What does ‘levelling up’ mean?

As currently used, levelling up is an opaque term. Any forthcoming government strategy will first need to define prosperity, clarify what exactly is to be levelled up, the target area or group, and the rationale for investment.

Defining ‘prosperity’

Ensuring that ‘no region is left behind’ and that ‘everyone has the same opportunities to get on in life’, seems to be the focus as stated so far by government. Yet in recent government initiatives linked to levelling up, such as those outlined in the government’s paper Build Back Better: Our Plan for Growth, prosperity is not well defined or takes on a meaning narrowly restricted to economic growth, jobs, or productivity. Following work by the Stiglitz-Sen-Fitoussi Commission in 2009, looking ‘beyond GDP’ in measuring economic performance and social progress, many are adopting a wider definition of prosperity. Countries such as New Zealand, Scotland and Wales, as well as international agencies, now use some variation of the ‘four capitals’ approach (see Box 1) to guide policy and significant investment.

The Bennett Institute for Public Policy has emphasised that sustained prosperity will ‘depend on stewardship of the whole portfolio of a society’s assets’, which need to be ‘properly measured and understood’. James Heckman’s work has also set out the gains to be had from investing in the early and equal development of human potential – an approach that pays dividends for future generations by creating a more capable, productive and valuable workforce. These approaches recognise that in addition to financial/physical capital, human capital (physical and mental health as well as people’s knowledge and skills); social capital (including the cohesiveness of communities, culture, local identity and pride); and natural capital (aspects of the natural environment needed to support life and human activity) are all vital to create opportunities for people to thrive.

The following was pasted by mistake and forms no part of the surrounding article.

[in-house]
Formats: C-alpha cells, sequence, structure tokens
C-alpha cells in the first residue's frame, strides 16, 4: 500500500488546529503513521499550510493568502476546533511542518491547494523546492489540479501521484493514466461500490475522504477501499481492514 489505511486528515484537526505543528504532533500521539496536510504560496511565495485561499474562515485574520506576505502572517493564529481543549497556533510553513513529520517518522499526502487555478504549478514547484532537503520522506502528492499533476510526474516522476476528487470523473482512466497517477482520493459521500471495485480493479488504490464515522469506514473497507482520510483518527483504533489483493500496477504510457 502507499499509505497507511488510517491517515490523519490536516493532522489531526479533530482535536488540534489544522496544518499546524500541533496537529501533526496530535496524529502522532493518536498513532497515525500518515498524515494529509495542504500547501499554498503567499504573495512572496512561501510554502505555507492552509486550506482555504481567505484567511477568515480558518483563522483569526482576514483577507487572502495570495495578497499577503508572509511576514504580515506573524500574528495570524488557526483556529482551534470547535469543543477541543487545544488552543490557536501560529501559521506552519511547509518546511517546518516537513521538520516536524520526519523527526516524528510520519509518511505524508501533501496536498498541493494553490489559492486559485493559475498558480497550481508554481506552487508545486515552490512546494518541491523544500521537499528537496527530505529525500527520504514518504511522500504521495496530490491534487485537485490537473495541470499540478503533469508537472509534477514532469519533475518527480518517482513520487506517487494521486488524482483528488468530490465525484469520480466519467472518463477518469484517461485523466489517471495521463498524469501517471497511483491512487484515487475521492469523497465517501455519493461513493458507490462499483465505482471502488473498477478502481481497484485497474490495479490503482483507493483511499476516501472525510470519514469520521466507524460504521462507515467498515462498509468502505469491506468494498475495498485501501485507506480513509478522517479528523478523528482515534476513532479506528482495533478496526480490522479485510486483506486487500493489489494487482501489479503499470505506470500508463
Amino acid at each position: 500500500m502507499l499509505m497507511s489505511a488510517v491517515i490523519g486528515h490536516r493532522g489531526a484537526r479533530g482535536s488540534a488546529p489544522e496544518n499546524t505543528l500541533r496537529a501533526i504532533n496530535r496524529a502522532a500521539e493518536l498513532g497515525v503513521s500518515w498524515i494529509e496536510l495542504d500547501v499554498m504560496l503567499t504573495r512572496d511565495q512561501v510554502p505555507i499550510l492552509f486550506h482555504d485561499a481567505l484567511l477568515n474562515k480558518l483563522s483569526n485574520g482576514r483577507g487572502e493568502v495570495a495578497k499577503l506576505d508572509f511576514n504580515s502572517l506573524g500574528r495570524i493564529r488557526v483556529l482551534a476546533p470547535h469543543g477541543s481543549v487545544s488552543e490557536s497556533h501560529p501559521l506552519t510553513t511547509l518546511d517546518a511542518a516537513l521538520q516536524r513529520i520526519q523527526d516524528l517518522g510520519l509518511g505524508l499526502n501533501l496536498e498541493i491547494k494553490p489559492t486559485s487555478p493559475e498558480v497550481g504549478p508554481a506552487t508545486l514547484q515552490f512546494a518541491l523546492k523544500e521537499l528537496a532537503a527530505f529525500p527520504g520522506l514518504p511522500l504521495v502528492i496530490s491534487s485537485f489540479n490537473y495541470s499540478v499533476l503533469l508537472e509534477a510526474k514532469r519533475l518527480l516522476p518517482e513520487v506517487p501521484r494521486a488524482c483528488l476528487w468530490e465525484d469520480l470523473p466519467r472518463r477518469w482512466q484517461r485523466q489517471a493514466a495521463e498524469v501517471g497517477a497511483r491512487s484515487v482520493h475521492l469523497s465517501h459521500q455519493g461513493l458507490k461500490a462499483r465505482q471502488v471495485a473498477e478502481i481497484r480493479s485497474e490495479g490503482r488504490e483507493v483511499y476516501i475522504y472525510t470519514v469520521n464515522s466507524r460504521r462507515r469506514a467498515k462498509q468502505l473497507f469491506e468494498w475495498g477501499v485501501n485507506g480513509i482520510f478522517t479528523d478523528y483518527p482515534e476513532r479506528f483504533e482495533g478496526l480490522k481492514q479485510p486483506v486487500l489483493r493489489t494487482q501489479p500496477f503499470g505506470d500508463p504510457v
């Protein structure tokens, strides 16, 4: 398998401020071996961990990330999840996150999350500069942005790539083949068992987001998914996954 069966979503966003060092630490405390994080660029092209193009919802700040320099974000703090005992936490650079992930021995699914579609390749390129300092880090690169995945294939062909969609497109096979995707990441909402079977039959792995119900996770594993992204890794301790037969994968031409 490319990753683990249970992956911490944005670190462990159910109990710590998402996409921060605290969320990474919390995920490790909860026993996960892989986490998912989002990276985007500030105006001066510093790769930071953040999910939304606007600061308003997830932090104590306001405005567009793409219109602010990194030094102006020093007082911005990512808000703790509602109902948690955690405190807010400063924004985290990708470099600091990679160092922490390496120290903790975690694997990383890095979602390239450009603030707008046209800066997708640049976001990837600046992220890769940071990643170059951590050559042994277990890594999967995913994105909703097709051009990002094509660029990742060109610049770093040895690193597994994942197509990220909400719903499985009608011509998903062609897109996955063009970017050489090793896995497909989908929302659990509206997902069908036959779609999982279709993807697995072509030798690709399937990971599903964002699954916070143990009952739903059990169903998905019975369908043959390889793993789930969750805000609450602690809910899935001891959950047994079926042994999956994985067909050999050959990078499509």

Box 1: The four capitals

Human capital: Encompasses people’s skills, knowledge and physical and mental health. These factors enable people to participate fully in work, study, recreation and in society more broadly.

Social capital: The norms and values that underpin society, including levels of trust, the rule of law, cultural identity, and the connections between people and communities.

Natural capital: All aspects of the natural environment needed to support life and human activity including land, soil, water, plants and animals, as well as minerals and energy resources.

Financial/physical capital: All the things that make up the country’s physical and financial assets, which have a direct role in supporting incomes and material living conditions. This could include, for example, new houses, roads, buildings, hospitals, factories and equipment.

Where does health fit in?